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Sam Houston and the Knights of the Golden Circle

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  • cherokeeraven
    Sam Houston and the Knights of the Golden Circle Texans vote not once but twice to leave the Union Even though the outcome was never in doubt on Feb. 1, 1861,
    Message 1 of 3 , Jan 27, 2009
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      Sam Houston and the Knights of the Golden Circle
      Texans vote not once but twice to leave the Union

      Even though the outcome was never in doubt on Feb. 1, 1861, tension
      was in the air as the time came for the 174 delegates to the special
      convention to cast their ballots on the question of secession.

      James W. Throckmorton rose in opposition to the resolution that would
      end the decade and a half of Lone Star statehood. "Mr. President," the
      Collin County representative said to the presiding officer, "in view
      of the responsibility, in the presence of God and my country, and
      unawed by the wild spirit of revolution around me, I vote 'no.'"

      In spite of the defiant dissident's impassioned eloquence, only seven
      delegates joined the future governor in registering their rejection of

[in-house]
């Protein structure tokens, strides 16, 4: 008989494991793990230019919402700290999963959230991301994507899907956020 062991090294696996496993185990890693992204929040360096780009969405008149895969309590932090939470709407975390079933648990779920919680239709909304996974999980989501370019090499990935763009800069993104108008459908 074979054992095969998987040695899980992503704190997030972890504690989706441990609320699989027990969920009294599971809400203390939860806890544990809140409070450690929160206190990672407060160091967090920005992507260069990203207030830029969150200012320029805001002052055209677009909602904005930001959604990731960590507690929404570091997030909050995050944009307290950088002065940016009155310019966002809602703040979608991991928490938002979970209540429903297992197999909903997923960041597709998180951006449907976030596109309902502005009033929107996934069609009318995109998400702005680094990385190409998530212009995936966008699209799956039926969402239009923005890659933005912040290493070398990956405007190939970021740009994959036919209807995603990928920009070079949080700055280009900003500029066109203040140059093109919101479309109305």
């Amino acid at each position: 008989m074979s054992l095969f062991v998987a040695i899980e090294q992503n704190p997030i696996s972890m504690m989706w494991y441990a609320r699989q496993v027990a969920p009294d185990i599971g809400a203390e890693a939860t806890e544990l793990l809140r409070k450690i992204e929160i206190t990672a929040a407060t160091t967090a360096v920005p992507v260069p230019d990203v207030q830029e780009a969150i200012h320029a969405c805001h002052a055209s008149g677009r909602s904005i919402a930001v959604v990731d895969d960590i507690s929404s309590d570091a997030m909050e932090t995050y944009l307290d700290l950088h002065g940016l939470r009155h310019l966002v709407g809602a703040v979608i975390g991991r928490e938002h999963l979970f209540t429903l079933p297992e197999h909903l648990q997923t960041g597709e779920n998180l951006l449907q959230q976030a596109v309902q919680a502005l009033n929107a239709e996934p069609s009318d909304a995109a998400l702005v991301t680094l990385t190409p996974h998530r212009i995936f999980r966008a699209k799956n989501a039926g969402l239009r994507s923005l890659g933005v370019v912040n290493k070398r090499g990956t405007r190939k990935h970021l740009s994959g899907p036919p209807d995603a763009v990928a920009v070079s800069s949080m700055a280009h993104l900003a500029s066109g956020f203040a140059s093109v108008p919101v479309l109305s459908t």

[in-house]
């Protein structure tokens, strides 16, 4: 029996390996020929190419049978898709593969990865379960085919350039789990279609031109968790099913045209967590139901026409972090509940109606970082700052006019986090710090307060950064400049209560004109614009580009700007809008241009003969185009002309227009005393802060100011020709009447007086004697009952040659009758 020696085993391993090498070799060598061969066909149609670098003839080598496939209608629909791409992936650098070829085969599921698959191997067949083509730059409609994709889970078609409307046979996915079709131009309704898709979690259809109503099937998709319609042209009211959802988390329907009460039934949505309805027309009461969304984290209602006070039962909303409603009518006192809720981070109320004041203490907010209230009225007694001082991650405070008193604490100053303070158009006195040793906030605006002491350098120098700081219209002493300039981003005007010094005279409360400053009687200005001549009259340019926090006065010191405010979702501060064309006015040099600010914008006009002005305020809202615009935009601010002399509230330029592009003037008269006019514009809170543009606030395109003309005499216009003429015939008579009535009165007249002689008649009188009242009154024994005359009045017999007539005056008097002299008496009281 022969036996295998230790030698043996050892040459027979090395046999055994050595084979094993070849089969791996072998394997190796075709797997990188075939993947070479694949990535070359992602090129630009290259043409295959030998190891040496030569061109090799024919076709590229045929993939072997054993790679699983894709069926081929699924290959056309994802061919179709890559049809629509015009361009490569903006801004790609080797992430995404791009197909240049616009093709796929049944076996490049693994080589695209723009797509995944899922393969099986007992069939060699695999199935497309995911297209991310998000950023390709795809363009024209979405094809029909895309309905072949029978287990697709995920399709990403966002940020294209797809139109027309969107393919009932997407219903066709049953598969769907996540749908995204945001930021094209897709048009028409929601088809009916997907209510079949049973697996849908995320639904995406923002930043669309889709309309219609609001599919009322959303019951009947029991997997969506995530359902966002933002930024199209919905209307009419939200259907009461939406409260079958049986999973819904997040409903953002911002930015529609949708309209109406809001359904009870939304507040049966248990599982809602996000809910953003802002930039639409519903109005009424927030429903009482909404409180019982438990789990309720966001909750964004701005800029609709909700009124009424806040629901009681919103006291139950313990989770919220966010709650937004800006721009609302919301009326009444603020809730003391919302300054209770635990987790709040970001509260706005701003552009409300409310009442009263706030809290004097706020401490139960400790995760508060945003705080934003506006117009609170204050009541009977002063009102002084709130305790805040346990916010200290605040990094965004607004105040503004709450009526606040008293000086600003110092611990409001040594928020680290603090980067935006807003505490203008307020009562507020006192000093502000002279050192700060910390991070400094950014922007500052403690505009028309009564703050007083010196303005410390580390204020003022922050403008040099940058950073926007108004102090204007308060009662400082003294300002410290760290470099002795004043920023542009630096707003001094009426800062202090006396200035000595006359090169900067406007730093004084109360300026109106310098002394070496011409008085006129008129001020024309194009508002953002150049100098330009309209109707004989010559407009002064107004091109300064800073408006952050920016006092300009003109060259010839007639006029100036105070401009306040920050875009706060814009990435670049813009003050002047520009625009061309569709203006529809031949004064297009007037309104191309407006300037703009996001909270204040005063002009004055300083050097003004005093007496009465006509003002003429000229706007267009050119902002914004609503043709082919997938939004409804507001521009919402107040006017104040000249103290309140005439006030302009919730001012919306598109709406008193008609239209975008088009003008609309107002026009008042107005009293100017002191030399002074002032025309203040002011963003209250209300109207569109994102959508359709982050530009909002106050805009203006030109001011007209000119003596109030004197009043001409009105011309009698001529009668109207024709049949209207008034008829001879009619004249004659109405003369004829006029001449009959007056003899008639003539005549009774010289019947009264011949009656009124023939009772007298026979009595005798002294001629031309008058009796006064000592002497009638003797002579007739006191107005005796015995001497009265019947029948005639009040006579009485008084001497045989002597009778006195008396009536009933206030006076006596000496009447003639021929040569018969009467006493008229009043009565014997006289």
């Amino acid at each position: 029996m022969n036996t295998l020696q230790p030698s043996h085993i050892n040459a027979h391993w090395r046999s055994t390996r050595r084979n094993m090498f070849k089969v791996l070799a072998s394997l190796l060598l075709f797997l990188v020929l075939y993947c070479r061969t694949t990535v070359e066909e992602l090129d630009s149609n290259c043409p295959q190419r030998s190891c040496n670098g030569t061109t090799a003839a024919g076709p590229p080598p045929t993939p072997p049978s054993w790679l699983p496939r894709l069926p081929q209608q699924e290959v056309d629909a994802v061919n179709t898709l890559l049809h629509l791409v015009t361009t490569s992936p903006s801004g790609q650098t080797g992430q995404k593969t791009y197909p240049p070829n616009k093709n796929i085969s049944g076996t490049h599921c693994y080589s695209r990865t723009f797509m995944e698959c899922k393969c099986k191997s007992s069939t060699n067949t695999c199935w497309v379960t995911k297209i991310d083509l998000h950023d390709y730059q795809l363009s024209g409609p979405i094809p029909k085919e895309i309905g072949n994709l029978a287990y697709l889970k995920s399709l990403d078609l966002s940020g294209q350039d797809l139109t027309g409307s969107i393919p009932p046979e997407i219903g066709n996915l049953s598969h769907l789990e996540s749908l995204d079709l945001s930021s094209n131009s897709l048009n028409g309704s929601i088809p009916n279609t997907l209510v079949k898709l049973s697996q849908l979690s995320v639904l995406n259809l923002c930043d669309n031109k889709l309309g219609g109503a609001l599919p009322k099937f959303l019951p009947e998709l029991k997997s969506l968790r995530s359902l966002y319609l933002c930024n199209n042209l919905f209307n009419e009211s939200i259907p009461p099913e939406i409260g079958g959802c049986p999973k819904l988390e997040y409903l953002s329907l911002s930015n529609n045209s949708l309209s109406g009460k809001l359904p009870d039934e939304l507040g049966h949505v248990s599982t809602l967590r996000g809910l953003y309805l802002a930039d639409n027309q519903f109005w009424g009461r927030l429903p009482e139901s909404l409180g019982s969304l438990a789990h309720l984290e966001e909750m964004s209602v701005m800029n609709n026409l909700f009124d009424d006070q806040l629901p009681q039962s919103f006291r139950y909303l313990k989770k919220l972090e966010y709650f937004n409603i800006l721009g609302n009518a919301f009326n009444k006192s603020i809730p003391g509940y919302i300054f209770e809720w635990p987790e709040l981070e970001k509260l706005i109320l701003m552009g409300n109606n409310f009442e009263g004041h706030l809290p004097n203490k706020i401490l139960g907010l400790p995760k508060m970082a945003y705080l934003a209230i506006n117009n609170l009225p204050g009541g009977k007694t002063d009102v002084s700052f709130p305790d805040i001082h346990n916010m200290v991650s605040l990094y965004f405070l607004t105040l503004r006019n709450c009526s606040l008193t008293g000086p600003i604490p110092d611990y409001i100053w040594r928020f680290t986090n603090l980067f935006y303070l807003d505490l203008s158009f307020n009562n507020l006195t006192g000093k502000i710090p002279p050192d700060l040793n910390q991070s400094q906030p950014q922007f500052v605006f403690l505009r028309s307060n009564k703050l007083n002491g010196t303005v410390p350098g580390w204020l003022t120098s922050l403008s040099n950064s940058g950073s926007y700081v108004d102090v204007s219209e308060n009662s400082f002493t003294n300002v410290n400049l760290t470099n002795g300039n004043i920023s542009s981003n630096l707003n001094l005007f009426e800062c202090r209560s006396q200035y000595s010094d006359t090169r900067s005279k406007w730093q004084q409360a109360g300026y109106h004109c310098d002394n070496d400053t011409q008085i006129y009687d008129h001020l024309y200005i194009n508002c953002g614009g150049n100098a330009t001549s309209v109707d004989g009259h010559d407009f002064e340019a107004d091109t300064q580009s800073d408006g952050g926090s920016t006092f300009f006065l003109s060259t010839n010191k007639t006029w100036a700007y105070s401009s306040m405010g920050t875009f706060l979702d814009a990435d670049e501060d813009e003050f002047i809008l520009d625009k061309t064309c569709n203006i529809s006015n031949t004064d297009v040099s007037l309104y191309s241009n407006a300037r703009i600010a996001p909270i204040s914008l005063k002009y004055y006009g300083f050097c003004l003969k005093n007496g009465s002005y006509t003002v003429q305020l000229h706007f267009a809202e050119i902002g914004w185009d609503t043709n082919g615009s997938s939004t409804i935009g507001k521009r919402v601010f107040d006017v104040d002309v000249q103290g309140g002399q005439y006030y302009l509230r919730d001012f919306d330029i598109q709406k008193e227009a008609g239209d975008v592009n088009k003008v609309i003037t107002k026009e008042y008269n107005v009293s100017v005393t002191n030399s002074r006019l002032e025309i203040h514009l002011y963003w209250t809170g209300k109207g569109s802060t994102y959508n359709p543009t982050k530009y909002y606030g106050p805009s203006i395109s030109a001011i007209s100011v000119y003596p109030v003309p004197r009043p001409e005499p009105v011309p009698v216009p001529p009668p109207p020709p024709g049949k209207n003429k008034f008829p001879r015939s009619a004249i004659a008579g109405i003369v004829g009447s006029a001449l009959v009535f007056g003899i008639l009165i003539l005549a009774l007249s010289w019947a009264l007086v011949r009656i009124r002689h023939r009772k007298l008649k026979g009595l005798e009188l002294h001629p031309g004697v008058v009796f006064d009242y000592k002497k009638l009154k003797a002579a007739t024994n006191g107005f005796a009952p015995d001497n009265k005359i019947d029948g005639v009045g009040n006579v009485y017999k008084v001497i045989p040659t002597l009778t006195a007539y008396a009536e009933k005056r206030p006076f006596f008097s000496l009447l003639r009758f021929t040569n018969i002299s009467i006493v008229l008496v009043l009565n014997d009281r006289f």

the secession ordinance.

      Of the 400,000 whites living in Texas, 95 percent owned no slaves and
      cared little about preserving the "peculiar institution" of black
      bondage. Nevertheless, having grown up with slavery the vast majority
      saw it was an integral part of the natural order of their world. Fear
      of the economic and social consequences of emancipation made poor
      whites especially susceptible to manipulation by firebrand
      opportunists.

      Strong ties of family heritage inexorably pulled most Texans into the
      coming calamity. Nine of out 10 in 1850 were either immigrants from
      the Deep South or first-generation offspring of Southern-born parents.
      The debate he had dismissed as irrelevant in the past became a matter
      of personal honor for the typical Texan, who could not stand idly by
      as his Dixie kin marched off to war.

      Ironically, in Texas and throughout the South, the slave-holding
      planters dreaded secession and the prospect of a military reckoning
      with the industrialized North. Their fear stemmed from private doubts
      about the chances of a southern victory and the catastrophic cost of
      defeat.

      Texas planters cautiously threw their support behind Sam Houston, who